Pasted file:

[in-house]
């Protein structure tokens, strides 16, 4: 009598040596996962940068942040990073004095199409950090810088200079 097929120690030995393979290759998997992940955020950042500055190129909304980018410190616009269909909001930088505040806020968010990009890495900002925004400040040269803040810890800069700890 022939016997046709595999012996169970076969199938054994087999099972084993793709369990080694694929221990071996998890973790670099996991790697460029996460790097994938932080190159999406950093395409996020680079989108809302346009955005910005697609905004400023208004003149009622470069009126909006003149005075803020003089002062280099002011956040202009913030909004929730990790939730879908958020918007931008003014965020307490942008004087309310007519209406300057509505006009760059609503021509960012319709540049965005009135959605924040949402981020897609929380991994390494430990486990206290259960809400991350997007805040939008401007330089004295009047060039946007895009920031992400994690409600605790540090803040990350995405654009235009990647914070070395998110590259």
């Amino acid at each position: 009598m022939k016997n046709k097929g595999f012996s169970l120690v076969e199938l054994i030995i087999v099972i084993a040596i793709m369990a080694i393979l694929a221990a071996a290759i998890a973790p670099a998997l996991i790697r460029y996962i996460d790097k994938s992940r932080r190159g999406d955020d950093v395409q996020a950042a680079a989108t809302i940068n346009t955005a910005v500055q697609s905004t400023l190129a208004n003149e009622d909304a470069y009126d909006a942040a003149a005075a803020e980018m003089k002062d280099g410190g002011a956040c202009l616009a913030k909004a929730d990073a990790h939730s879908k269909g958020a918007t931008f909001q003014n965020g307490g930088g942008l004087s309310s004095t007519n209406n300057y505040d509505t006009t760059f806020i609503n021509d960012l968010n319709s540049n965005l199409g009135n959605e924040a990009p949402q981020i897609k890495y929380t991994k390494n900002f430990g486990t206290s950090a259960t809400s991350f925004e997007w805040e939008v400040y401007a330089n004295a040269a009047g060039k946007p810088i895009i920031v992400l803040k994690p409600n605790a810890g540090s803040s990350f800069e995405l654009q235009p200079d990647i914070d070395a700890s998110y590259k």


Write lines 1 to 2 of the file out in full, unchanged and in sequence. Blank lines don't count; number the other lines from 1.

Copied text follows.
[in-house]
């Protein structure tokens, strides 16, 4: 009598040596996962940068942040990073004095199409950090810088200079 097929120690030995393979290759998997992940955020950042500055190129909304980018410190616009269909909001930088505040806020968010990009890495900002925004400040040269803040810890800069700890 022939016997046709595999012996169970076969199938054994087999099972084993793709369990080694694929221990071996998890973790670099996991790697460029996460790097994938932080190159999406950093395409996020680079989108809302346009955005910005697609905004400023208004003149009622470069009126909006003149005075803020003089002062280099002011956040202009913030909004929730990790939730879908958020918007931008003014965020307490942008004087309310007519209406300057509505006009760059609503021509960012319709540049965005009135959605924040949402981020897609929380991994390494430990486990206290259960809400991350997007805040939008401007330089004295009047060039946007895009920031992400994690409600605790540090803040990350995405654009235009990647914070070395998110590259």